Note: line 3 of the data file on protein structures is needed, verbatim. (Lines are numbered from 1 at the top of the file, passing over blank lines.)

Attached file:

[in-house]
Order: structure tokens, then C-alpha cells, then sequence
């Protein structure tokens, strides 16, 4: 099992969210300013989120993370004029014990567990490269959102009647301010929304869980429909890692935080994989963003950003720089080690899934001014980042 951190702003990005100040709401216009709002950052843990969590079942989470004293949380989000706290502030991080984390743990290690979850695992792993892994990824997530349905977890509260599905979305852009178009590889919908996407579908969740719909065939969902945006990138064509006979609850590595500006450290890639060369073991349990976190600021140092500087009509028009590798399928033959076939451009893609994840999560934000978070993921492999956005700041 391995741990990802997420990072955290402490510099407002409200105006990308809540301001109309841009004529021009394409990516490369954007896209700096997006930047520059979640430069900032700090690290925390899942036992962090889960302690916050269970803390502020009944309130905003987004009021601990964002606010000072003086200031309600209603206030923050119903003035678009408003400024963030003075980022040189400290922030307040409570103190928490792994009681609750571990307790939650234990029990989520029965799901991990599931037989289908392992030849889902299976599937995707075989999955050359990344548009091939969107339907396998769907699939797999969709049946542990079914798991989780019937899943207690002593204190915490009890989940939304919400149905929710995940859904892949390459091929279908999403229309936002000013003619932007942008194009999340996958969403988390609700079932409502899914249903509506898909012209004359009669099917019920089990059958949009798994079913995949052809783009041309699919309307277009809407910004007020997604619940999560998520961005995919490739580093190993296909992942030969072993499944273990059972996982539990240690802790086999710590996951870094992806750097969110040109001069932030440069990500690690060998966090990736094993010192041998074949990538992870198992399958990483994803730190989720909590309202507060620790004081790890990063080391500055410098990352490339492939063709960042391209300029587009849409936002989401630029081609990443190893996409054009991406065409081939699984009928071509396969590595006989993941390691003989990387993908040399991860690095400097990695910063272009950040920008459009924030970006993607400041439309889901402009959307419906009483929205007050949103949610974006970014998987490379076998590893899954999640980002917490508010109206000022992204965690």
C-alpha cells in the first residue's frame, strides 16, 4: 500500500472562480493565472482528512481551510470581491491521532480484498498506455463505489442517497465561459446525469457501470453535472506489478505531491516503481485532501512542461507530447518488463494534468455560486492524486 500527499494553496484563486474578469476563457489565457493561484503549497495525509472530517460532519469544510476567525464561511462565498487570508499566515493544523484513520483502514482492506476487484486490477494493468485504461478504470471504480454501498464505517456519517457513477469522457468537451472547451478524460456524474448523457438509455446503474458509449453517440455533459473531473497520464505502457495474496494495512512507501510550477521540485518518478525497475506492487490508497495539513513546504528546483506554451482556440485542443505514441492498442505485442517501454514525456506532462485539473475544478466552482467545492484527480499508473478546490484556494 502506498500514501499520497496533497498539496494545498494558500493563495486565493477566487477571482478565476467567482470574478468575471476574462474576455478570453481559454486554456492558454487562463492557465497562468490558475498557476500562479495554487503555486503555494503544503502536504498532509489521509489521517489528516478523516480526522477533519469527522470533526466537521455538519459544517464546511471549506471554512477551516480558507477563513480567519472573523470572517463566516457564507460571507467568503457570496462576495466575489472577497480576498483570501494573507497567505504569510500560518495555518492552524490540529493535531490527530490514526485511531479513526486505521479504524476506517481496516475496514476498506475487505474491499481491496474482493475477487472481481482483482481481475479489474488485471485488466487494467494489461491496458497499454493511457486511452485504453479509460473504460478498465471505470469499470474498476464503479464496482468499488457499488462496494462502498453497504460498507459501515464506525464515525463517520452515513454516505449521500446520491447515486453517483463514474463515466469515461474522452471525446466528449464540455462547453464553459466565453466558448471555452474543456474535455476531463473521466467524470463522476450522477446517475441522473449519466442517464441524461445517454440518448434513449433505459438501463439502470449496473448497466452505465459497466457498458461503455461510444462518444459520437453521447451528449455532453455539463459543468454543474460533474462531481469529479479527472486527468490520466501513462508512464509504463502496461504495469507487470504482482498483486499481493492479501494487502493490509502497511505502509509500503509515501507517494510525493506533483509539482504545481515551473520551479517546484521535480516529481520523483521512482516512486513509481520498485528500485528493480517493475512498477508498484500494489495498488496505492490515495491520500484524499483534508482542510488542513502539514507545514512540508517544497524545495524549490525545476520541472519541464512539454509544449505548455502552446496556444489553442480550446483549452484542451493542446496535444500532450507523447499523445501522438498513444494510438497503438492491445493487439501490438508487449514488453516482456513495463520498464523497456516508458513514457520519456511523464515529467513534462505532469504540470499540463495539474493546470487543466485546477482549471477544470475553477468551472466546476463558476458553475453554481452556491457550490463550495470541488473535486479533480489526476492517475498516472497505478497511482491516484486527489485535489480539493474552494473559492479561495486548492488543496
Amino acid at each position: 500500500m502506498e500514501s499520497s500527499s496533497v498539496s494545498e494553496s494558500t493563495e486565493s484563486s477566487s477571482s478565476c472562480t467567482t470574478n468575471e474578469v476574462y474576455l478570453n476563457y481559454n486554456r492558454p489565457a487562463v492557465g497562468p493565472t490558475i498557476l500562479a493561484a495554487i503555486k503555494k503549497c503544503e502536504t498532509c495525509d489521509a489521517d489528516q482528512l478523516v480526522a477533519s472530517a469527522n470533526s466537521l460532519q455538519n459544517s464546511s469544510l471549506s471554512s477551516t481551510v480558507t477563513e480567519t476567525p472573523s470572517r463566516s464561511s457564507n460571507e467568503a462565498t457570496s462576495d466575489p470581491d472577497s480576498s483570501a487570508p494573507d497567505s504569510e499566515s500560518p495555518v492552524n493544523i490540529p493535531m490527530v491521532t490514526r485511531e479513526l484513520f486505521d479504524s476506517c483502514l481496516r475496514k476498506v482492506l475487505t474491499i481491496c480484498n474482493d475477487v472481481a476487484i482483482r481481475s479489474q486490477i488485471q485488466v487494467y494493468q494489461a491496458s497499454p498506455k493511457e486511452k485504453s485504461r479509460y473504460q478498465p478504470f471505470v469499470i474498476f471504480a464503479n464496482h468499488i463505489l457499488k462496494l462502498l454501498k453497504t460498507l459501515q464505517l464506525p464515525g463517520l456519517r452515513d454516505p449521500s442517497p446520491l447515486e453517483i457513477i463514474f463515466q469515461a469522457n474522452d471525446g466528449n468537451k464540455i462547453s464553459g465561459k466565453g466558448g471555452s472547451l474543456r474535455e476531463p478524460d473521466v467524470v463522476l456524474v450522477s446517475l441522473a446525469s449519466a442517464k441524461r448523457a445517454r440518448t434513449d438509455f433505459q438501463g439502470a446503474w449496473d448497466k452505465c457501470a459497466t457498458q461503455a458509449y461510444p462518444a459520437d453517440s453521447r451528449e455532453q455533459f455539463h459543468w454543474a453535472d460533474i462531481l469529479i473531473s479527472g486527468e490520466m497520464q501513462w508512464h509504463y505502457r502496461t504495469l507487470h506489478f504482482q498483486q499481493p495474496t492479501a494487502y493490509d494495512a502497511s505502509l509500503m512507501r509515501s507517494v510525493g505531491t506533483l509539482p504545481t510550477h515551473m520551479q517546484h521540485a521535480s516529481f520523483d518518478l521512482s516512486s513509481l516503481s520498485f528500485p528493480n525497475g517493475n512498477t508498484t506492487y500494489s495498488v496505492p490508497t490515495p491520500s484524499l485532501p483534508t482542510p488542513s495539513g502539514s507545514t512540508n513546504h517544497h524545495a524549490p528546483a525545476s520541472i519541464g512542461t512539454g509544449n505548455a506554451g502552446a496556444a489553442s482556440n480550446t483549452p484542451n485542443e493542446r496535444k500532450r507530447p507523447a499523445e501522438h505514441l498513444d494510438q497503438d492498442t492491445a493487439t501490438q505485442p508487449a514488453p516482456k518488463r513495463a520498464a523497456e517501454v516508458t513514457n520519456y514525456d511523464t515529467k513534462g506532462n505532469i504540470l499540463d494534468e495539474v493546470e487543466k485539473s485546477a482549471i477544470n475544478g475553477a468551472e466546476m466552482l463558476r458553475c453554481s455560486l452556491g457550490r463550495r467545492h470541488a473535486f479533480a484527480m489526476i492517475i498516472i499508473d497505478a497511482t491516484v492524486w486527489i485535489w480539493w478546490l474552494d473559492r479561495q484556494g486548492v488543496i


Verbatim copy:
């Protein structure tokens, strides 16, 4: 099992969210300013989120993370004029014990567990490269959102009647301010929304869980429909890692935080994989963003950003720089080690899934001014980042 951190702003990005100040709401216009709002950052843990969590079942989470004293949380989000706290502030991080984390743990290690979850695992792993892994990824997530349905977890509260599905979305852009178009590889919908996407579908969740719909065939969902945006990138064509006979609850590595500006450290890639060369073991349990976190600021140092500087009509028009590798399928033959076939451009893609994840999560934000978070993921492999956005700041 391995741990990802997420990072955290402490510099407002409200105006990308809540301001109309841009004529021009394409990516490369954007896209700096997006930047520059979640430069900032700090690290925390899942036992962090889960302690916050269970803390502020009944309130905003987004009021601990964002606010000072003086200031309600209603206030923050119903003035678009408003400024963030003075980022040189400290922030307040409570103190928490792994009681609750571990307790939650234990029990989520029965799901991990599931037989289908392992030849889902299976599937995707075989999955050359990344548009091939969107339907396998769907699939797999969709049946542990079914798991989780019937899943207690002593204190915490009890989940939304919400149905929710995940859904892949390459091929279908999403229309936002000013003619932007942008194009999340996958969403988390609700079932409502899914249903509506898909012209004359009669099917019920089990059958949009798994079913995949052809783009041309699919309307277009809407910004007020997604619940999560998520961005995919490739580093190993296909992942030969072993499944273990059972996982539990240690802790086999710590996951870094992806750097969110040109001069932030440069990500690690060998966090990736094993010192041998074949990538992870198992399958990483994803730190989720909590309202507060620790004081790890990063080391500055410098990352490339492939063709960042391209300029587009849409936002989401630029081609990443190893996409054009991406065409081939699984009928071509396969590595006989993941390691003989990387993908040399991860690095400097990695910063272009950040920008459009924030970006993607400041439309889901402009959307419906009483929205007050949103949610974006970014998987490379076998590893899954999640980002917490508010109206000022992204965690």